Asking Questions to Uncover Opportunities

By Kristen Hayer

The regular meetings and calls that a Customer Success Manager has offer a terrific chance to uncover opportunities to retain and expand customer relationships. In addition to learning about selling opportunities (upgrades, professional services, new products), a CSM can also uncover needs related to retention (improved or broader utilization) and engagement (training, user groups, conferences). Unfortunately, most CSMs don’t have a background in consultative selling to provide a framework for discovering opportunities.

A simple approach to uncovering client needs is asking a systematic series of open-ended questions. This technique is a sales tactic, but in the loosest possible sense of the word. In the context of customer success, sales can mean anything from getting a customer to sign a renewal agreement to simply persuading a client to take a free class that will improve their experience with your product. Follow these 3 steps to learn more about your clients and uncover opportunities for selling, retention and engagement.

Step 1: Understand the Company

Do your homework, both behind the scenes and in conversations with your customer. Start by doing some online research. If you’re lucky and have a research tool like Data.com or InsideView, use that to learn about any company news, initiatives, or funding that could create opportunities to use your solution in different ways. A quick Google search or run through the customer’s website can also turn up great information. From there, ask your contacts if there are any new initiatives they are focused on this quarter. Even if those projects seem unrelated to your solution, they can impact timelines and priorities so it is important for you to be aware of them. Finally, get a broad view of your client by speaking with several different people at the company. Each of your contacts will have a unique perspective on the organization’s priorities.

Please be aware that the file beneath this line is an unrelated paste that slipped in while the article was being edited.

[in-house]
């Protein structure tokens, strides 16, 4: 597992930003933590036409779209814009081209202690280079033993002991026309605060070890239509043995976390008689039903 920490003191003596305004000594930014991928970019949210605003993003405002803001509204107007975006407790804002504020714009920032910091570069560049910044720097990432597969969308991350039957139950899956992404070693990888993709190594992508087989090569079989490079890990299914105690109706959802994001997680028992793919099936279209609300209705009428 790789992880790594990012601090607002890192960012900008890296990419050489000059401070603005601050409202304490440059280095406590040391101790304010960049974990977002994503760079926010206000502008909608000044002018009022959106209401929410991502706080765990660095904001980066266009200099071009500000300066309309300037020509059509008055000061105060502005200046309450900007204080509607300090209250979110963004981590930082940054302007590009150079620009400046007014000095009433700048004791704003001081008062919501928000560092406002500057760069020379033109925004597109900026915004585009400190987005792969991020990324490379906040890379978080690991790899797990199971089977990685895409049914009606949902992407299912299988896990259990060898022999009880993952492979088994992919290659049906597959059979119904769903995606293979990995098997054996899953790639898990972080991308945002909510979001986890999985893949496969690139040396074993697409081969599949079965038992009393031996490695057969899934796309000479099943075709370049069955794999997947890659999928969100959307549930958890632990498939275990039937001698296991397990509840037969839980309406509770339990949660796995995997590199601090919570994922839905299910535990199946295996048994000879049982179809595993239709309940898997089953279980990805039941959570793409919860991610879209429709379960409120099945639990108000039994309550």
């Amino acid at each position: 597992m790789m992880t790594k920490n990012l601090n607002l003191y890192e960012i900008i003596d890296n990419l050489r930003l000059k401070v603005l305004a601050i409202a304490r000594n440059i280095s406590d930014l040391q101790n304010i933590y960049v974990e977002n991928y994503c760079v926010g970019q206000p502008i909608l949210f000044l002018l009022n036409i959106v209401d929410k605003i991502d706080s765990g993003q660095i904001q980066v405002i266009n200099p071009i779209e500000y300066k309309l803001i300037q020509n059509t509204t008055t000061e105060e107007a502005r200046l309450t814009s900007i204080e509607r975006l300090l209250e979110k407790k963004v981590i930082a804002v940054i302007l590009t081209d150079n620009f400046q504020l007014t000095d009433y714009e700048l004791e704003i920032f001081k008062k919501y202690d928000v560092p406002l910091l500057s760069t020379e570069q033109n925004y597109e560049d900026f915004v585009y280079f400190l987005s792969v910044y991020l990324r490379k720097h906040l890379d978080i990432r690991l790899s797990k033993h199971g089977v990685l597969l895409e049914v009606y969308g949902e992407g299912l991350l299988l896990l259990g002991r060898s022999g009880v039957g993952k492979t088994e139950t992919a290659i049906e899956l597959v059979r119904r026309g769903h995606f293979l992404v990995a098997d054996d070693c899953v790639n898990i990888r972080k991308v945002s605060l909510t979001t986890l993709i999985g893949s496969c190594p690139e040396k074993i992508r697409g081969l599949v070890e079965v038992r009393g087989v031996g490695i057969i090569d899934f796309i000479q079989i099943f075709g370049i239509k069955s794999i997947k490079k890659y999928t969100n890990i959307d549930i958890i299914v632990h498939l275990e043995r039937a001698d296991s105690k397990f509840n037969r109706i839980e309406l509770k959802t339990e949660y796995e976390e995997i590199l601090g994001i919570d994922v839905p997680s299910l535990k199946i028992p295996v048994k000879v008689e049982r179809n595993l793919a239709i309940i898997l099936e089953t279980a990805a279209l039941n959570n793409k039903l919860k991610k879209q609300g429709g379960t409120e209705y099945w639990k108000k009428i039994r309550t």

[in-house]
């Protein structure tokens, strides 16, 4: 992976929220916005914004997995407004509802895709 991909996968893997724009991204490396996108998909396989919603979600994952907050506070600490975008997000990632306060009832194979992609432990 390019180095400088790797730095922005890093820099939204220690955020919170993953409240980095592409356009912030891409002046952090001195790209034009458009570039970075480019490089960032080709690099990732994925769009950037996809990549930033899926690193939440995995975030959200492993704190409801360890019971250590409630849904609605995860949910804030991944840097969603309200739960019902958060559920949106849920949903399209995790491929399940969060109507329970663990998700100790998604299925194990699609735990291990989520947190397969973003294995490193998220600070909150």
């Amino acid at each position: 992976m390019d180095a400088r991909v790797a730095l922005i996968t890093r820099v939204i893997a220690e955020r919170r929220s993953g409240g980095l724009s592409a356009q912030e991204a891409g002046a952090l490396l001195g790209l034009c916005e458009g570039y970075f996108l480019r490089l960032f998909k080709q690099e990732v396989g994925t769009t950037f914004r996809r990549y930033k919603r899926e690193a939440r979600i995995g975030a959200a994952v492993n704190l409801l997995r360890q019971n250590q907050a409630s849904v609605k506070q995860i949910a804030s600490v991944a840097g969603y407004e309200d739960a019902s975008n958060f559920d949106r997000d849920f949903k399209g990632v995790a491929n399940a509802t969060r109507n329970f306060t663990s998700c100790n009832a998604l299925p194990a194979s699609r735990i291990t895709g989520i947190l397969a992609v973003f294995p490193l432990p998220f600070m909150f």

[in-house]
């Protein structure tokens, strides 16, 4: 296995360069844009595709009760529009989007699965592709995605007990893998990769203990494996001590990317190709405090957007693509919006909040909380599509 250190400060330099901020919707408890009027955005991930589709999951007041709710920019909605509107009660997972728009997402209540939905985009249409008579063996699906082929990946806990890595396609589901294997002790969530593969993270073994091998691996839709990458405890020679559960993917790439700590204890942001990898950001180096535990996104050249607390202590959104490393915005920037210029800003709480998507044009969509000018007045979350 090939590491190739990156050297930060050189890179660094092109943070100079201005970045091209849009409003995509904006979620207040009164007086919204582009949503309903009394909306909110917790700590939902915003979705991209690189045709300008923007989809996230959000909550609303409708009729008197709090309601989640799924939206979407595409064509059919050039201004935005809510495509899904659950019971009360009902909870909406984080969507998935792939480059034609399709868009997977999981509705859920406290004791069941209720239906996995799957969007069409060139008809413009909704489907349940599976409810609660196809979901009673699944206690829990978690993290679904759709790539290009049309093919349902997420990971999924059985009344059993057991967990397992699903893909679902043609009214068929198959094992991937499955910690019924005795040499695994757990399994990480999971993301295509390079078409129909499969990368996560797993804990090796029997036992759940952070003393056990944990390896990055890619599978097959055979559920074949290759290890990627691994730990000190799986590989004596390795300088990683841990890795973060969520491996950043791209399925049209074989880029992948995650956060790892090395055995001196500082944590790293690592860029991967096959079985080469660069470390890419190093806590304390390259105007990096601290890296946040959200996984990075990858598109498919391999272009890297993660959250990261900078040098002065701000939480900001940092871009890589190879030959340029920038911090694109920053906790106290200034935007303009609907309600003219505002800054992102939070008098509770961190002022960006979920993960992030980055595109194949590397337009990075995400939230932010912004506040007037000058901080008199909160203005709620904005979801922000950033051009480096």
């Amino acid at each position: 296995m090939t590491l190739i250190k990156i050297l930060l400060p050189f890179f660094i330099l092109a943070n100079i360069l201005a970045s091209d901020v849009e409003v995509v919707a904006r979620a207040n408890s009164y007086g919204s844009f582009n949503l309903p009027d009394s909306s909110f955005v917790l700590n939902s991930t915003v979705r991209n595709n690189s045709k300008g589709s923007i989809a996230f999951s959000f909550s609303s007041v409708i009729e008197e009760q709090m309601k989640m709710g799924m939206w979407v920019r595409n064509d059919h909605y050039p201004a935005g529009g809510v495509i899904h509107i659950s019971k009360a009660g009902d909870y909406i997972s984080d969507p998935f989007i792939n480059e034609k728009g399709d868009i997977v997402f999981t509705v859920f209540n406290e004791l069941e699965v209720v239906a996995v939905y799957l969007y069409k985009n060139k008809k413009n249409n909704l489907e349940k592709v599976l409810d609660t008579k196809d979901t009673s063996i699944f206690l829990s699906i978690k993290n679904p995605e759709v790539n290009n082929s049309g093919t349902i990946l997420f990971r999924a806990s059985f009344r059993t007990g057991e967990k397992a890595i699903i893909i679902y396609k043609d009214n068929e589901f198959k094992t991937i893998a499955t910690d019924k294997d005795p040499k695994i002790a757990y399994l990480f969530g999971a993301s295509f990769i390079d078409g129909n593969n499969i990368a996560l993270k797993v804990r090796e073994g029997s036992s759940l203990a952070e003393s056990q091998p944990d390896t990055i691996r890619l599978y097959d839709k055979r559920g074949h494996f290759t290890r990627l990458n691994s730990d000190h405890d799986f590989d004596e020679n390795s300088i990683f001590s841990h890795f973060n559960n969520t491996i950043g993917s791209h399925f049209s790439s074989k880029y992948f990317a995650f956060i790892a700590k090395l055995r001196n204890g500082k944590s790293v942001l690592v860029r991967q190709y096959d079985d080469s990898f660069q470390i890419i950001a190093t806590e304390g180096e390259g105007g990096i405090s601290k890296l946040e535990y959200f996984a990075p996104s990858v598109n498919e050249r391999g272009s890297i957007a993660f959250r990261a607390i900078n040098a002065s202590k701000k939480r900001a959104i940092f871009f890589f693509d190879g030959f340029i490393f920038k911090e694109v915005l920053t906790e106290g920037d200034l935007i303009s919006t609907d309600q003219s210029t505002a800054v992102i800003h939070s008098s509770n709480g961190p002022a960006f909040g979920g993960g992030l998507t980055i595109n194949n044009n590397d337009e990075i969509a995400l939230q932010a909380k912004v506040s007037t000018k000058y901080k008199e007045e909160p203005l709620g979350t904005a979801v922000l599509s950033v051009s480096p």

Step 2: Ask about Problems

As a Customer Success professional, it can be very tempting to focus solely on positive interactions and outcomes. However, digging into problems is the only way to uncover opportunities. Ask questions when a customer expresses an issue; when they they complain about something that is bugging them or share challenges they are running into. If your customer isn’t bringing up problems on their own, you can spur the conversation by inquiring about the initiatives you uncovered in Step 1. Do you suspect they might be running into a problem some of your other customers have experienced? Ask about it. What is happening? How are they dealing with it now? What other concerns is it causing? Ask questions until you have solid understanding of the problem your customer is facing.

Step 3: Dig into Value

Once you understand the customer’s issue, it’s time to go one layer deeper. Ask about the impact the problem is having on their business. Is the problem costing them money? If so, how much? Is an issue taking up way too much time? How much time are they spending on it each week? Digging into the quantifiable impact of a problem will help you understand the value of a solution. When you can present your solution in terms of value, you are in a much better position to persuade your client to renew the agreement, upgrade, or take that free class. It can feel awkward and invasive the first few times you try asking these kinds of questions, so start with an easy one like, “Wow, how much do you think that is that costing you?” or “That seems like it’s taking up a lot of your time, how much of your week do you have to spend on that?” You’ll be surprised by how much customers are willing to share.

Once you’ve uncovered an opportunity and the value your solution can offer the customer, the next steps will depend on how your customer success team is set up. If you hand off selling opportunities to a sales team, set the expectation with the customer that you’ll have a rep follow up, and pass along all the great information you uncovered. If you’re the one working on the opportunity, set up any next steps with your client and go from there.

There are various methodologies for this type of approach, and if you’re interested in learning more about consultative selling, I would recommend reading SPIN Selling (a classic, research-based book) or The Challenger Sale (the current darling of consultative selling).

Want deeper training on how to ask questions to uncover opportunities? The Success League is a customer success consulting firm that works with executives who are ready to build and develop a top performing team. We offer online classes and workshops on selling as a CSM. Visit our Training page to learn more. www.TheSuccessLeague.io